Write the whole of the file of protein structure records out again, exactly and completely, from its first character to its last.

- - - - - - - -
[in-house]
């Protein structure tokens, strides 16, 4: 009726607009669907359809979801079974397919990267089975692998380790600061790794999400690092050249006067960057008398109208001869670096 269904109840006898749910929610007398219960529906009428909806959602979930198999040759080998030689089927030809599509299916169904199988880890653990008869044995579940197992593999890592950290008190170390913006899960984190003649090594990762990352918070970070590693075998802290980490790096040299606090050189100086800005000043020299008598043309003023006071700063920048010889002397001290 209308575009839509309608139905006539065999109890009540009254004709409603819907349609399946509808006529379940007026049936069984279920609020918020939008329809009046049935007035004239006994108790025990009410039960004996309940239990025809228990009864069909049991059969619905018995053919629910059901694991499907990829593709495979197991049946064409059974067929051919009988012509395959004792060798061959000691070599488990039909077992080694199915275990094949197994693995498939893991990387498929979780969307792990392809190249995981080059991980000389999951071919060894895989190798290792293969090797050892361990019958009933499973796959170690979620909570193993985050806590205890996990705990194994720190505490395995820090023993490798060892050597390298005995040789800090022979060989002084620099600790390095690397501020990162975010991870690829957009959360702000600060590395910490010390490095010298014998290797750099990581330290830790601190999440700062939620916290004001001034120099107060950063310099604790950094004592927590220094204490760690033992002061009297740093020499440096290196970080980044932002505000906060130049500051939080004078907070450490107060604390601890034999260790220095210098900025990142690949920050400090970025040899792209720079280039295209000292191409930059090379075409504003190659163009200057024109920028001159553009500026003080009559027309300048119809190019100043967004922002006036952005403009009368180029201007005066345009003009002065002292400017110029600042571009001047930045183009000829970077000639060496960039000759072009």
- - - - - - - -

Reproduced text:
[in-house]
């Protein structure tokens, strides 16, 4: 009726607009669907359809979801079974397919990267089975692998380790600061790794999400690092050249006067960057008398109208001869670096 269904109840006898749910929610007398219960529906009428909806959602979930198999040759080998030689089927030809599509299916169904199988880890653990008869044995579940197992593999890592950290008190170390913006899960984190003649090594990762990352918070970070590693075998802290980490790096040299606090050189100086800005000043020299008598043309003023006071700063920048010889002397001290 209308575009839509309608139905006539065999109890009540009254004709409603819907349609399946509808006529379940007026049936069984279920609020918020939008329809009046049935007035004239006994108790025990009410039960004996309940239990025809228990009864069909049991059969619905018995053919629910059901694991499907990829593709495979197991049946064409059974067929051919009988012509395959004792060798061959000691070599488990039909077992080694199915275990094949197994693995498939893991990387498929979780969307792990392809190249995981080059991980000389999951071919060894895989190798290792293969090797050892361990019958009933499973796959170690979620909570193993985050806590205890996990705990194994720190505490395995820090023993490798060892050597390298005995040789800090022979060989002084620099600790390095690397501020990162975010991870690829957009959360702000600060590395910490010390490095010298014998290797750099990581330290830790601190999440700062939620916290004001001034120099107060950063310099604790950094004592927590220094204490760690033992002061009297740093020499440096290196970080980044932002505000906060130049500051939080004078907070450490107060604390601890034999260790220095210098900025990142690949920050400090970025040899792209720079280039295209000292191409930059090379075409504003190659163009200057024109920028001159553009500026003080009559027309300048119809190019100043967004922002006036952005403009009368180029201007005066345009003009002065002292400017110029600042571009001047930045183009000829970077000639060496960039000759072009």